Reply to Comment
    4. Philos

      As if to further your point, Mairav, the Simon Wiesenthal Center published it’s list of top 10 anti-Semites. Unfortunately, they’ve conflated anti-Israel with anti-Semitism, and included some people who wrote (or drew for the #3 slot!) merely anti-Israel content without anything overtly anti-Semitic about the content they included to back-up their claims.
      It’s pathetic that a Brazilian cartoonist who drew a picture of Bibi bilking Operation Phallus of Defense for votes is considered more anti-Semitic than Jobbik, Golden Dawn or Svoboda. These are all fascist neo-Nazi political parties that sit in parliament’s of their respective countries…

      Reply to Comment
    5. Khaled Khalid

      “… these Jewish groups look like they are actually trying to embody the worst myths of anti-Semitism levied against Jews in history: that we are working relentlessly to exert global control through the channels of media and politics.”

      Ami, brilliant analysis. Great piece of writing….just Wow.
      Of course the irony is lost on any Israeli Tea Party types.

      Reply to Comment
    6. It sadly resembles the Richard Falk affair… Some people seem to be panicking these days.

      Reply to Comment
    7. Khaled Khalid

      Sorry Mairav
      I wrote “Ami” by mistake.

      Reply to Comment
    8. Nugsters

      An old man in Gaza held a placard that read: “You take my water, burn my olive trees, destroy my house, take my job, steal my land, imprison my father, kill my mother, bombard my country, starve us all, humiliate us all, but I am to blame: I shot a rocket back.”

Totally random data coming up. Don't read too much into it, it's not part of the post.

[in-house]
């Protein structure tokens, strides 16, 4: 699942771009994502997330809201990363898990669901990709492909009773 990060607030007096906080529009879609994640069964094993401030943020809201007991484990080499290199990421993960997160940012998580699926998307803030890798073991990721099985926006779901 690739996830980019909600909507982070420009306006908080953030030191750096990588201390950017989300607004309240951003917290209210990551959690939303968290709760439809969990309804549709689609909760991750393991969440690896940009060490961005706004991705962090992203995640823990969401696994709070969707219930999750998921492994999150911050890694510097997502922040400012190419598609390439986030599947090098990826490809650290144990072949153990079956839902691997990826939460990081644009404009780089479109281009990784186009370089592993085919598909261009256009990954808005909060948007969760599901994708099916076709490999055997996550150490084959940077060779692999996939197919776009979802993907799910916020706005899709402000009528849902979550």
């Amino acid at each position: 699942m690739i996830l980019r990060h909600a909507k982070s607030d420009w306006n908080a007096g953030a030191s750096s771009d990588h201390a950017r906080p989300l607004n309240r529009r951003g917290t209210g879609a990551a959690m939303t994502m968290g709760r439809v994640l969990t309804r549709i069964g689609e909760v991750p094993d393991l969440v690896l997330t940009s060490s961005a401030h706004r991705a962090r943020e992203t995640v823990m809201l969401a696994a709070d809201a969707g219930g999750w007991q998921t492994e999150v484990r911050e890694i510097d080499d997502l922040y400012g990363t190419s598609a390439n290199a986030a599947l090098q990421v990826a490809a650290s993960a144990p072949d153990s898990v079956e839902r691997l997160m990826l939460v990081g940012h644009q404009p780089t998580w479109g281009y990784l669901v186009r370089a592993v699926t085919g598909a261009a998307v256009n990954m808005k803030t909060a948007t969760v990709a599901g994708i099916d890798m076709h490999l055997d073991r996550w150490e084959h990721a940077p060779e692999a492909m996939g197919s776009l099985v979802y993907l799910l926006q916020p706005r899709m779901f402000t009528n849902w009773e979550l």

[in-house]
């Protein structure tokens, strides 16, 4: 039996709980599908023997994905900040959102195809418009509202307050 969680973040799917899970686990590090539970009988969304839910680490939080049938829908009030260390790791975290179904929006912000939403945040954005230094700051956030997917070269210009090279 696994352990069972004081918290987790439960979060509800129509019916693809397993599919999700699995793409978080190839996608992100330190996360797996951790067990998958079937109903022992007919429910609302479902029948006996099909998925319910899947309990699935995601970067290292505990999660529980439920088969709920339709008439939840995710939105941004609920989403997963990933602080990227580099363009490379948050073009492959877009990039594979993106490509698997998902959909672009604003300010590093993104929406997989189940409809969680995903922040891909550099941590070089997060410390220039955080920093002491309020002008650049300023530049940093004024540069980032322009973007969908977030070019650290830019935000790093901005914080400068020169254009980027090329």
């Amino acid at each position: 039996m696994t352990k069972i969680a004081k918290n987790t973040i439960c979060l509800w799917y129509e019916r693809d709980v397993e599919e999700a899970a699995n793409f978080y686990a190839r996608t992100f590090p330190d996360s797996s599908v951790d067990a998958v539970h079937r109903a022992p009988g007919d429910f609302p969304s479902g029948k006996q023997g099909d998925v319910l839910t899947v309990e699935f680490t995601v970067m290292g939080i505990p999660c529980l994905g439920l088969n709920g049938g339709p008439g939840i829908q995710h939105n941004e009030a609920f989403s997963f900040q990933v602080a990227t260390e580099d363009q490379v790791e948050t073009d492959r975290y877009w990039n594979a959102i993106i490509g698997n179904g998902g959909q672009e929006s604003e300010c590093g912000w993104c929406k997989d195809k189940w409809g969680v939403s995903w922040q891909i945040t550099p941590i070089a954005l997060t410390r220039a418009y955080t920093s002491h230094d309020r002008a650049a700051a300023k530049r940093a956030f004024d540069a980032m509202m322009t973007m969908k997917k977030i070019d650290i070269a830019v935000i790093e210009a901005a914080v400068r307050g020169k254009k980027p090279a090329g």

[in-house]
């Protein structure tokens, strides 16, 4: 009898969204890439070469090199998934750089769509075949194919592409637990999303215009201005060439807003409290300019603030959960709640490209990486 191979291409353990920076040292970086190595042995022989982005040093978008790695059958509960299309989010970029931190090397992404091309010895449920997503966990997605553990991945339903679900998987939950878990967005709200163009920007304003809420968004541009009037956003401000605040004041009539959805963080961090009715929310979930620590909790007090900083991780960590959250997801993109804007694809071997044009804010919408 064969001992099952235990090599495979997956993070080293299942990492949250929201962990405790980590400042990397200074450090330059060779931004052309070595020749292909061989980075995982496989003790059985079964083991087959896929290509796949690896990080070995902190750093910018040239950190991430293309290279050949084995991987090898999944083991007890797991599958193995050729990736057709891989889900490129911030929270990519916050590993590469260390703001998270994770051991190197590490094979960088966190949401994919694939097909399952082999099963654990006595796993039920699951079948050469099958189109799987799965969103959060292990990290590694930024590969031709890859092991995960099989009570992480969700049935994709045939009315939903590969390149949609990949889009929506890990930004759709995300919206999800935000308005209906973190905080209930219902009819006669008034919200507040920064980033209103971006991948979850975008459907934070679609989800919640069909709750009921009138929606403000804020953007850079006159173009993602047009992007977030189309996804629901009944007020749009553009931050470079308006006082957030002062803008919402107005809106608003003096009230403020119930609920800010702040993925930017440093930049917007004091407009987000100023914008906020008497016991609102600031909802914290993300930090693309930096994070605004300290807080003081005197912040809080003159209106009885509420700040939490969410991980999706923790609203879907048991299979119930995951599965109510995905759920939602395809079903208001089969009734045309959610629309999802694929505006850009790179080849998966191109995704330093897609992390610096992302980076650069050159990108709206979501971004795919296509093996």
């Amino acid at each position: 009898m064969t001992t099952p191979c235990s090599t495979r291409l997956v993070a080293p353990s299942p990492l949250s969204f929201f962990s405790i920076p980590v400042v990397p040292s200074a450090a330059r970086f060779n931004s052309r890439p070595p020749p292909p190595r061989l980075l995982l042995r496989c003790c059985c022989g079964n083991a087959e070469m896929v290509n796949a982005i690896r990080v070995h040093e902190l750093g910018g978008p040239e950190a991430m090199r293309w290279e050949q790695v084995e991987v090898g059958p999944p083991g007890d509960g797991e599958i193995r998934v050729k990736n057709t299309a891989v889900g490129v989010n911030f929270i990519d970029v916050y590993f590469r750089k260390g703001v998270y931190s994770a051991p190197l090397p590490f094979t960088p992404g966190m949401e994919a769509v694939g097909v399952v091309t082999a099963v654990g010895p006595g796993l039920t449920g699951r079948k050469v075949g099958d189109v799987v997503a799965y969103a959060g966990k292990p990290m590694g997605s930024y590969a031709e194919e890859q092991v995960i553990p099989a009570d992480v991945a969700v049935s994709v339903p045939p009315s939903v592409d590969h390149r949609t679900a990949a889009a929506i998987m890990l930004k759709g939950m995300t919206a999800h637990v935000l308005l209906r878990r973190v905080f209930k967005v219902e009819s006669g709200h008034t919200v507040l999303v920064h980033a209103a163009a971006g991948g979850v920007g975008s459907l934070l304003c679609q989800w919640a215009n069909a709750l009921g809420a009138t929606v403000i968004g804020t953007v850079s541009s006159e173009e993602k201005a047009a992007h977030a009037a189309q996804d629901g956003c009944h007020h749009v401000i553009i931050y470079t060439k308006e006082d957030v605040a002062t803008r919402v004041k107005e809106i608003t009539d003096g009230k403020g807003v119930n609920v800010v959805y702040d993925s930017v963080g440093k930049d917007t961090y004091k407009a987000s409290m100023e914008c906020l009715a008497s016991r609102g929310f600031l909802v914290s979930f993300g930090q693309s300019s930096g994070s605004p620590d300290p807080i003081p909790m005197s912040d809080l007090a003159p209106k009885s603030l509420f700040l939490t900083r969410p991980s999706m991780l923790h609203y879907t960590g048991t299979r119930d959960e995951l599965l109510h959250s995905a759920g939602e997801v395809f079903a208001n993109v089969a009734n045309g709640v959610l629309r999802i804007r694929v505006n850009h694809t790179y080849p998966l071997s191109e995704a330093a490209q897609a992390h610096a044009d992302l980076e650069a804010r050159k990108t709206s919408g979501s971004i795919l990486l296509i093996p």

Reply to Comment
    9. Neil Berro

      There is something chilling about Hagel’s iconoclastic and isolationist tone. As an American I reserve the right to form my own judgment and do need leftists or those from the right for that matter telling me what is good.

      Reply to Comment
    10. Besides accepting an Iranian nuclear weapons program even if Iran obtains ICBMS aimed at America, there are many many reasons besides Israel and Anti Semitism issues that make Chuck Hagel a very poor choice.

      Hagel’s troglodyte record on gay rights is still an issue even though President Obama finds it very inconvenient as he would like to nominate Hagel tomorrow.

      I hope the President will not risk the political cost of loosing the confirmation battle on this terrible choice.

      It’s not only about what he said many years ago, but that he has not come out for any specific or general commitment to equality for gay military families.

      In general for gays to accept Hagel, he must say that he would like to see DOMA overturned at the Supreme Court.

      But there are many ways a Secretary of Defense could help gay military families no matter how DOMA is decided and Hagel has not come out in favor of any of these.